Why the “joy dressing” is the biggest fashion trend in summer
one year agoOn the way to the supermarket, an awesome 6th Avenue kid called me. “Are you Lady Gaga? She screamed from a safe distance of 6 feet. Unfortunately for her and I, I wasn’t, but her question was valid. After all, I was wearing 5 inch heels, fishnets, and shocking new pink satin shorts. Considering that I’m a disgusting New Yorker, this is one of the more intriguing purchases. When I shook my head, his father shook his head. She smiled and grabbed his hand. I appeared behind sunglasses the size of Saturn. Shopping at this overdressed grocery store was my first outing since recovering from Covid. I was lucky, cheap, giddy, and apparently sensed Lady Gaga’s level.
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According to Dr. Jennifer Baumgartner, a clinical psychologist in Washington, DC, we humans use clothing to mark important events, such as surviving a global pandemic. And when the American city reopens, friends reunite, and the world gets a little less spooky, the woman is wearing a vibrant outfit that says “Uhu!”, Like the pink Covid costume I survived. Achieve. And celebrate the opportunity. I was definitely ahead of the curve.
“This year symbolizes rebirth. I want to reflect this in my wardrobe.
Miami clinical psychologist Dr. Christina Ferrari says that over the past year or so, we’ve been struggling with uncertainty and wearing sweatpants. During the lockdown, “you’ll see a lot of people overcompensating for what they couldn’t wear.”
Jeremy Scott, creative director of irreverent Italian brand Moschino, sees the roaring Twenties-like decadence in the rebellion after those sweatpants. Even with such conditions, the phenomenon started in early February, said Libby Page, senior fashion editor for high-end e-commerce platform Net-a-Porter. The darkest period of the pandemic. She said the customer had purchased “a sea of very neutral tones and sweatpants.” She recently witnessed a bright print, a flashy ruffled skirt, fun ruffles, and “super bright, bold and colorful dresses” from hilarious brands like Zimmermann.
The brand’s creative director, Sydney-based Nicky Zimmerman, has always created an upbeat, feminine look (like the dress on the right) and has been that position throughout Covid. The increase in sales of her brand in the United States shows that she has paid off. “We find that women want to go out and feel beautiful,” she says, adding that her rich collection of flowers was designed to uplift the spirit.
Laura Vinroute Poole, founder of the Capitol boutique with stores in Los Angeles and Charlotte, North Carolina, said customers were experimenting with quirky styles they would have avoided before the pandemic. A client from Los Angeles who was good at black and brown wore an emerald silk van top and pink mules. “She never bought anything crazy,” Vinroot Poole said in astonishment.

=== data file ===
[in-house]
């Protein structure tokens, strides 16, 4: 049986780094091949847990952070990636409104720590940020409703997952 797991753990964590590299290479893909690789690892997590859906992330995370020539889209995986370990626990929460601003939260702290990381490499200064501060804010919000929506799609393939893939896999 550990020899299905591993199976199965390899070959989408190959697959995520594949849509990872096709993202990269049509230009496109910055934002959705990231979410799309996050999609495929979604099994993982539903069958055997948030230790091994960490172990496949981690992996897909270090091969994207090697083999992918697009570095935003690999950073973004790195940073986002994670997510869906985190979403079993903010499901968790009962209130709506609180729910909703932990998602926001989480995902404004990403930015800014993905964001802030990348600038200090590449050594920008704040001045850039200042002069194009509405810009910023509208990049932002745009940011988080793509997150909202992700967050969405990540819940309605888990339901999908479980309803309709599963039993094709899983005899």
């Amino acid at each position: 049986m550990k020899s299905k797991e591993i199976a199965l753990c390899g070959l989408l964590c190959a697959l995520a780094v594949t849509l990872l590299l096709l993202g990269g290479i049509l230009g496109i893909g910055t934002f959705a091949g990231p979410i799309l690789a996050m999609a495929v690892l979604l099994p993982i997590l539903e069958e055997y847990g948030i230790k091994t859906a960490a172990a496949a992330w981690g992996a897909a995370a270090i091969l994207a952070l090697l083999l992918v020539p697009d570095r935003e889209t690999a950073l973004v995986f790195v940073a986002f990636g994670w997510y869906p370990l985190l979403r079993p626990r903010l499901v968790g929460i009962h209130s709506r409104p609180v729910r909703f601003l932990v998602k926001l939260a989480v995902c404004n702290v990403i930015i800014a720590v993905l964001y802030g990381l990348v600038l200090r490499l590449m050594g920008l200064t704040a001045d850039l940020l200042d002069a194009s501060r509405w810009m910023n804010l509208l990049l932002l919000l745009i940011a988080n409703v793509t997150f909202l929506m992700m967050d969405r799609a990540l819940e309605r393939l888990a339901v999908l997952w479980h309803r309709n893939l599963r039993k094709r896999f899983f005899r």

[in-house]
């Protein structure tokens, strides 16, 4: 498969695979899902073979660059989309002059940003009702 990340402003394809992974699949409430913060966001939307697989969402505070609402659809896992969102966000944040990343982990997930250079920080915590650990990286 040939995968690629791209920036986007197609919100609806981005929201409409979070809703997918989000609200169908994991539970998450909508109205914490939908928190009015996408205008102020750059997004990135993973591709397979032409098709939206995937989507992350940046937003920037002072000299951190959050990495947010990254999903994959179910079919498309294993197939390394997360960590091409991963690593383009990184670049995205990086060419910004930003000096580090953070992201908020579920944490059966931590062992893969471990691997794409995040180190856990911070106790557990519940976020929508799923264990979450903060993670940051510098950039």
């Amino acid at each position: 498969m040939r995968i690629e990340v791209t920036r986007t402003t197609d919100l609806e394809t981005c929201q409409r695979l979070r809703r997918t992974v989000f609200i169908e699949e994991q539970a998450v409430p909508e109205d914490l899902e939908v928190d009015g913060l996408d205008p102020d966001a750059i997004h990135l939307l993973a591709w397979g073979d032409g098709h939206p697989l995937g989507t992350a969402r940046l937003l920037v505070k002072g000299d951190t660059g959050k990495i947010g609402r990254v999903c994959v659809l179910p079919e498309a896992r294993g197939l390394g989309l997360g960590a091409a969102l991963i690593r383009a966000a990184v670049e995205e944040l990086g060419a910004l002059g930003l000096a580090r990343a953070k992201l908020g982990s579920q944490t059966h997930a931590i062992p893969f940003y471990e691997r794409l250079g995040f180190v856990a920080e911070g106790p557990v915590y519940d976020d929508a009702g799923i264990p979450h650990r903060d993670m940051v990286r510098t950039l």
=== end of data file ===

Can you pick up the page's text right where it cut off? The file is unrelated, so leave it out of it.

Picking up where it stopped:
In this limitless style, women react to traumatic years, said Dr Baumgartner. “Facing my own death is like having a second chance. You can take more risks…. you are ready to live more fully. Another factor: we are anxious for human interaction. According to Dr Baumgartner, exciting fashion not only appeals to the wearer, but also entertains the viewer (at least in my admiration). Someone with good taste, like a little girl in mind). “Seeing our joy in their eyes, [which] Strengthens our joy. ”
Erin Hazelton, a 41-year-old New York writer and producer, learned it firsthand while overcoming cancer. She said, “I thought I was going crazy” during the treatment, so I wore strange clothes before my daily visits. “People will laugh in this room where everyone is always sad. It brought joy not only to me, but to those around me. I feel less alone. Hazelton is now busy. In a minidress she didn’t wear when she was in her forties, she finds joy again through fashion. “I’m more drawn to prints and funny things.”
The vaccination also encouraged Elizabeth Graziolo, 47, to dress optimistically. After receiving the jab, she fell in love with the “brand new wardrobe” in a colorful dress. “This year is a symbol of rebirth,” said Graziolo, founder of Yellow House Architects in New York City. “In my wardrobe [reflect] He. ”
Mindy Homer, a 43-year-old pediatric dentist in New York City, might not think of the ‘flamingo’ shoes he bought in February as a symbol of his personal rebirth, but it makes him feel better. “The moment I saw them I felt happy,” said Homer, a pink Sophia Webster shoe with a blushing waterfowl-shaped heel. When they debuted with drinks from her neighborhood house in April, many years of dynamic trainers didn’t even take them off, even indoors. “They made me feel like myself again.
Moschino designer Scott advised those worried about the nasty changes (such as remakes) that back to school will bring: So look up and do your best. Dr. Baumgartner also supports progressive enthusiasm and maintains that driving himself is fruitful. “Try a sequined jacket. See what it does. Dr. Ferrari combines stylish accessories like “pretty flats” with comfortable and familiar indoor clothes in sweet joy. I propose to soak.
Last month, I boldly announced the jury’s obligations in a candy red eyeball dress covered in clear plastic. It hasn’t forgiven me and no one has mistaken me for a pop star. However, a jury was excited and shouted: “Yass!” While waiting at the security line. The guards also looked happy.
The Wall Street Journal is not paid for by retailers listed as product retailers in the article. The listed retailers are often not the only retailers.
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